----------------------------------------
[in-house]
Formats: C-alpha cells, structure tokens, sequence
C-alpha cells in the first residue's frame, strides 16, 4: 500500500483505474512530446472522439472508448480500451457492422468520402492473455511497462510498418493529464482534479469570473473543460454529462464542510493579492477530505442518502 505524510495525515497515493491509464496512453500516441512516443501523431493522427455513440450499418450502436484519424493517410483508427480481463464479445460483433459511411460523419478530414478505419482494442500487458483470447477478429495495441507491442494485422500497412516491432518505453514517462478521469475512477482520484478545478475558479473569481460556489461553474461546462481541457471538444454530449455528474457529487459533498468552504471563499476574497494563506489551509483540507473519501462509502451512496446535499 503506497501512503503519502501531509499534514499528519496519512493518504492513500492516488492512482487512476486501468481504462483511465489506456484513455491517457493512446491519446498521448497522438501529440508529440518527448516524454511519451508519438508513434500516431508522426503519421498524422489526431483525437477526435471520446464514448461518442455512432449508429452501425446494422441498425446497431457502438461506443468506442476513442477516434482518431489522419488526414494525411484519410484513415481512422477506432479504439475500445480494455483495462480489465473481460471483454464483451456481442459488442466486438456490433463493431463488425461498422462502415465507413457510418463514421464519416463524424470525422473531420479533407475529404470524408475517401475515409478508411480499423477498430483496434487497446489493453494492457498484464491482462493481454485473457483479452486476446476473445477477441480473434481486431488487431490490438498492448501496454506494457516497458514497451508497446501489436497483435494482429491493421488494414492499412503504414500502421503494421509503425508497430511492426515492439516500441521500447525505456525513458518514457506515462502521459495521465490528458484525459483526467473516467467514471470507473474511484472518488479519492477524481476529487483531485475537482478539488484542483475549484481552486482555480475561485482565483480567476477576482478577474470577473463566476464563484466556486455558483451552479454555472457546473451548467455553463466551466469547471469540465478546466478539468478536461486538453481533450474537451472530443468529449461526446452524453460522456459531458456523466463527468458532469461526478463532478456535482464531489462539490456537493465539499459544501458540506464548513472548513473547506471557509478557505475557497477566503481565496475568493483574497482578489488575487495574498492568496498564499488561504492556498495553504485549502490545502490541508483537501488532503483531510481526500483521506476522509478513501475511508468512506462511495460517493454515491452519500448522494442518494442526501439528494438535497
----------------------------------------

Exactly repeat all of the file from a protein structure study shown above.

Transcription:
[in-house]
Formats: C-alpha cells, structure tokens, sequence
C-alpha cells in the first residue's frame, strides 16, 4: 500500500483505474512530446472522439472508448480500451457492422468520402492473455511497462510498418493529464482534479469570473473543460454529462464542510493579492477530505442518502 505524510495525515497515493491509464496512453500516441512516443501523431493522427455513440450499418450502436484519424493517410483508427480481463464479445460483433459511411460523419478530414478505419482494442500487458483470447477478429495495441507491442494485422500497412516491432518505453514517462478521469475512477482520484478545478475558479473569481460556489461553474461546462481541457471538444454530449455528474457529487459533498468552504471563499476574497494563506489551509483540507473519501462509502451512496446535499 503506497501512503503519502501531509499534514499528519496519512493518504492513500492516488492512482487512476486501468481504462483511465489506456484513455491517457493512446491519446498521448497522438501529440508529440518527448516524454511519451508519438508513434500516431508522426503519421498524422489526431483525437477526435471520446464514448461518442455512432449508429452501425446494422441498425446497431457502438461506443468506442476513442477516434482518431489522419488526414494525411484519410484513415481512422477506432479504439475500445480494455483495462480489465473481460471483454464483451456481442459488442466486438456490433463493431463488425461498422462502415465507413457510418463514421464519416463524424470525422473531420479533407475529404470524408475517401475515409478508411480499423477498430483496434487497446489493453494492457498484464491482462493481454485473457483479452486476446476473445477477441480473434481486431488487431490490438498492448501496454506494457516497458514497451508497446501489436497483435494482429491493421488494414492499412503504414500502421503494421509503425508497430511492426515492439516500441521500447525505456525513458518514457506515462502521459495521465490528458484525459483526467473516467467514471470507473474511484472518488479519492477524481476529487483531485475537482478539488484542483475549484481552486482555480475561485482565483480567476477576482478577474470577473463566476464563484466556486455558483451552479454555472457546473451548467455553463466551466469547471469540465478546466478539468478536461486538453481533450474537451472530443468529449461526446452524453460522456459531458456523466463527468458532469461526478463532478456535482464531489462539490456537493465539499459544501458540506464548513472548513473547506471557509478557505475557497477566503481565496475568493483574497482578489488575487495574498492568496498564499488561504492556498495553504485549502490545502490541508483537501488532503483531510481526500483521506476522509478513501475511508468512506462511495460517493454515491452519500448522494442518494442526501439528494438535497